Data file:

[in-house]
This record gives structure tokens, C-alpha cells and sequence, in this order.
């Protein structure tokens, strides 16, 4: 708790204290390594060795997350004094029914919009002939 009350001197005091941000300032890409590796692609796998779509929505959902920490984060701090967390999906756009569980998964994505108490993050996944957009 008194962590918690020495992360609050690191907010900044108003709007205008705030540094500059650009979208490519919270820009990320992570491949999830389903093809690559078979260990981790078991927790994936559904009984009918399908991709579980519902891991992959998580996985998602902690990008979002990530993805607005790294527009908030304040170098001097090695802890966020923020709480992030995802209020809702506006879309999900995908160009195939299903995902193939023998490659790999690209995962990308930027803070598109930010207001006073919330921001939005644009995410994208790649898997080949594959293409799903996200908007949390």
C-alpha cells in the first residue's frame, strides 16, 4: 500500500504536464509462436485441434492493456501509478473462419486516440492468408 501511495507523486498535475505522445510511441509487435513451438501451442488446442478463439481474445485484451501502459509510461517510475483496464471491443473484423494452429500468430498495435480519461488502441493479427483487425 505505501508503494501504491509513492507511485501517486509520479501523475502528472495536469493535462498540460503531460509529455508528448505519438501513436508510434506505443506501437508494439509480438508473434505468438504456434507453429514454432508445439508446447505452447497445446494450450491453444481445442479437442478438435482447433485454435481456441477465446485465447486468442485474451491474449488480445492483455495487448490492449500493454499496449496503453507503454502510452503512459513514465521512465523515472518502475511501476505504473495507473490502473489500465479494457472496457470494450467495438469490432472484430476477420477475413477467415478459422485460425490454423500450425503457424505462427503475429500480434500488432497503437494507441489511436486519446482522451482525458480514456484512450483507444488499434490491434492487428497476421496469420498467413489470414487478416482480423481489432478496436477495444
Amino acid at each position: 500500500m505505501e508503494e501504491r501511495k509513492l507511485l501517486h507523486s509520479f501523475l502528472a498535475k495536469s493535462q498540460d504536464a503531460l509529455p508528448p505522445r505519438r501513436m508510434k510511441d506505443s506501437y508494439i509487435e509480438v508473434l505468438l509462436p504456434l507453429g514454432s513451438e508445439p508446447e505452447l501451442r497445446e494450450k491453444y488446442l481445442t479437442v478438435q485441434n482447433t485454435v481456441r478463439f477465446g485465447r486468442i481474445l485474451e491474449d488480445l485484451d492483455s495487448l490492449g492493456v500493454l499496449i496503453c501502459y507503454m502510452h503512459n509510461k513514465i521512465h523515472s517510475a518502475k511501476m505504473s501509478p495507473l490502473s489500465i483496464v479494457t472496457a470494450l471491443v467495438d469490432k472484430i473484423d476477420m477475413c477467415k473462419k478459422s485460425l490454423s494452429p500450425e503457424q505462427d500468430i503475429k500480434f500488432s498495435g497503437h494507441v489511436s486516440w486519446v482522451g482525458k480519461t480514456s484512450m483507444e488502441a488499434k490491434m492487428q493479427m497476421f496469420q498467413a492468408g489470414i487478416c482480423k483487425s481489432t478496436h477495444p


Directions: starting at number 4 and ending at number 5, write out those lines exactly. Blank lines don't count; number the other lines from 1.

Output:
C-alpha cells in the first residue's frame, strides 16, 4: 500500500504536464509462436485441434492493456501509478473462419486516440492468408 501511495507523486498535475505522445510511441509487435513451438501451442488446442478463439481474445485484451501502459509510461517510475483496464471491443473484423494452429500468430498495435480519461488502441493479427483487425 505505501508503494501504491509513492507511485501517486509520479501523475502528472495536469493535462498540460503531460509529455508528448505519438501513436508510434506505443506501437508494439509480438508473434505468438504456434507453429514454432508445439508446447505452447497445446494450450491453444481445442479437442478438435482447433485454435481456441477465446485465447486468442485474451491474449488480445492483455495487448490492449500493454499496449496503453507503454502510452503512459513514465521512465523515472518502475511501476505504473495507473490502473489500465479494457472496457470494450467495438469490432472484430476477420477475413477467415478459422485460425490454423500450425503457424505462427503475429500480434500488432497503437494507441489511436486519446482522451482525458480514456484512450483507444488499434490491434492487428497476421496469420498467413489470414487478416482480423481489432478496436477495444
Amino acid at each position: 500500500m505505501e508503494e501504491r501511495k509513492l507511485l501517486h507523486s509520479f501523475l502528472a498535475k495536469s493535462q498540460d504536464a503531460l509529455p508528448p505522445r505519438r501513436m508510434k510511441d506505443s506501437y508494439i509487435e509480438v508473434l505468438l509462436p504456434l507453429g514454432s513451438e508445439p508446447e505452447l501451442r497445446e494450450k491453444y488446442l481445442t479437442v478438435q485441434n482447433t485454435v481456441r478463439f477465446g485465447r486468442i481474445l485474451e491474449d488480445l485484451d492483455s495487448l490492449g492493456v500493454l499496449i496503453c501502459y507503454m502510452h503512459n509510461k513514465i521512465h523515472s517510475a518502475k511501476m505504473s501509478p495507473l490502473s489500465i483496464v479494457t472496457a470494450l471491443v467495438d469490432k472484430i473484423d476477420m477475413c477467415k473462419k478459422s485460425l490454423s494452429p500450425e503457424q505462427d500468430i503475429k500480434f500488432s498495435g497503437h494507441v489511436s486516440w486519446v482522451g482525458k480519461t480514456s484512450m483507444e488502441a488499434k490491434m492487428q493479427m497476421f496469420q498467413a492468408g489470414i487478416c482480423k483487425s481489432t478496436h477495444p